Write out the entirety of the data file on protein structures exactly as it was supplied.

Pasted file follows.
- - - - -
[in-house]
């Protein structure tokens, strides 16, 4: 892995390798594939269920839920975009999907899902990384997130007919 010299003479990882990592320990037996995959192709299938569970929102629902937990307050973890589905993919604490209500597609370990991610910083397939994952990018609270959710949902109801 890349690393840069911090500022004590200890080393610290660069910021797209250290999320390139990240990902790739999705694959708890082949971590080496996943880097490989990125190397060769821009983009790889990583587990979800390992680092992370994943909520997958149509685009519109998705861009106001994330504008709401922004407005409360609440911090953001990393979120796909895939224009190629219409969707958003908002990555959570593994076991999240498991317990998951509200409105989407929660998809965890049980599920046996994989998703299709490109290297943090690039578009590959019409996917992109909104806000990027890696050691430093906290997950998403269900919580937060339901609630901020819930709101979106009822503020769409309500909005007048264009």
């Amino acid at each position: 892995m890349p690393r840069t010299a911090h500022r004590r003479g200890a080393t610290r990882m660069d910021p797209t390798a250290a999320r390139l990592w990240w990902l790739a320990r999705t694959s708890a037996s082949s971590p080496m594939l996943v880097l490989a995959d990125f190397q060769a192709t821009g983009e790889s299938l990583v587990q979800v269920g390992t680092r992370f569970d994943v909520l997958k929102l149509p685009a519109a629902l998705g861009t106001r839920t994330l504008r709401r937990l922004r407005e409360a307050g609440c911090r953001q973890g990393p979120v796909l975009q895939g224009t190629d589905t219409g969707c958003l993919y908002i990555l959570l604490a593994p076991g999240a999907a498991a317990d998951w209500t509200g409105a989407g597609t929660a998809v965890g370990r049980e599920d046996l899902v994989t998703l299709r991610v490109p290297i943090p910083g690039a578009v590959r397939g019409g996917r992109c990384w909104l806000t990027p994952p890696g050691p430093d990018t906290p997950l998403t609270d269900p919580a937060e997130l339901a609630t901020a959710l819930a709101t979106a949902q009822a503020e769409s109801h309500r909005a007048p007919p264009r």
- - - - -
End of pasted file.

[in-house]
């Protein structure tokens, strides 16, 4: 892995390798594939269920839920975009999907899902990384997130007919 010299003479990882990592320990037996995959192709299938569970929102629902937990307050973890589905993919604490209500597609370990991610910083397939994952990018609270959710949902109801 890349690393840069911090500022004590200890080393610290660069910021797209250290999320390139990240990902790739999705694959708890082949971590080496996943880097490989990125190397060769821009983009790889990583587990979800390992680092992370994943909520997958149509685009519109998705861009106001994330504008709401922004407005409360609440911090953001990393979120796909895939224009190629219409969707958003908002990555959570593994076991999240498991317990998951509200409105989407929660998809965890049980599920046996994989998703299709490109290297943090690039578009590959019409996917992109909104806000990027890696050691430093906290997950998403269900919580937060339901609630901020819930709101979106009822503020769409309500909005007048264009």
């Amino acid at each position: 892995m890349p690393r840069t010299a911090h500022r004590r003479g200890a080393t610290r990882m660069d910021p797209t390798a250290a999320r390139l990592w990240w990902l790739a320990r999705t694959s708890a037996s082949s971590p080496m594939l996943v880097l490989a995959d990125f190397q060769a192709t821009g983009e790889s299938l990583v587990q979800v269920g390992t680092r992370f569970d994943v909520l997958k929102l149509p685009a519109a629902l998705g861009t106001r839920t994330l504008r709401r937990l922004r407005e409360a307050g609440c911090r953001q973890g990393p979120v796909l975009q895939g224009t190629d589905t219409g969707c958003l993919y908002i990555l959570l604490a593994p076991g999240a999907a498991a317990d998951w209500t509200g409105a989407g597609t929660a998809v965890g370990r049980e599920d046996l899902v994989t998703l299709r991610v490109p290297i943090p910083g690039a578009v590959r397939g019409g996917r992109c990384w909104l806000t990027p994952p890696g050691p430093d990018t906290p997950l998403t609270d269900p919580a937060e997130l339901a609630t901020a959710l819930a709101t979106a949902q009822a503020e769409s109801h309500r909005a007048p007919p264009r």